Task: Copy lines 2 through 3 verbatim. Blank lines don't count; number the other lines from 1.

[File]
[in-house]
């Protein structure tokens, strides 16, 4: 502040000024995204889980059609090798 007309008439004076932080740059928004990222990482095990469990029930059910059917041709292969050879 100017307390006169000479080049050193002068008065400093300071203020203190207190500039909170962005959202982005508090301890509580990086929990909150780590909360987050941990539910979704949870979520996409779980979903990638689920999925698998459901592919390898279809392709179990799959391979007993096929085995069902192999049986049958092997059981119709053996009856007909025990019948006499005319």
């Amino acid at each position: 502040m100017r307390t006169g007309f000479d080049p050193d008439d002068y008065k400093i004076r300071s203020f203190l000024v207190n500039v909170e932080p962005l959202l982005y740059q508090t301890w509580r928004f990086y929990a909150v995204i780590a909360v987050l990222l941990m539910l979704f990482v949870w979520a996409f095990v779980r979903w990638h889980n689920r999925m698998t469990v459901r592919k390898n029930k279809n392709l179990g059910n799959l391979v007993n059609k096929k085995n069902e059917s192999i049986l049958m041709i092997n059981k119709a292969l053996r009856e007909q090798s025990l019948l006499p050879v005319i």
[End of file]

């Protein structure tokens, strides 16, 4: 502040000024995204889980059609090798 007309008439004076932080740059928004990222990482095990469990029930059910059917041709292969050879 100017307390006169000479080049050193002068008065400093300071203020203190207190500039909170962005959202982005508090301890509580990086929990909150780590909360987050941990539910979704949870979520996409779980979903990638689920999925698998459901592919390898279809392709179990799959391979007993096929085995069902192999049986049958092997059981119709053996009856007909025990019948006499005319």
């Amino acid at each position: 502040m100017r307390t006169g007309f000479d080049p050193d008439d002068y008065k400093i004076r300071s203020f203190l000024v207190n500039v909170e932080p962005l959202l982005y740059q508090t301890w509580r928004f990086y929990a909150v995204i780590a909360v987050l990222l941990m539910l979704f990482v949870w979520a996409f095990v779980r979903w990638h889980n689920r999925m698998t469990v459901r592919k390898n029930k279809n392709l179990g059910n799959l391979v007993n059609k096929k085995n069902e059917s192999i049986l049958m041709i092997n059981k119709a292969l053996r009856e007909q090798s025990l019948l006499p050879v005319i």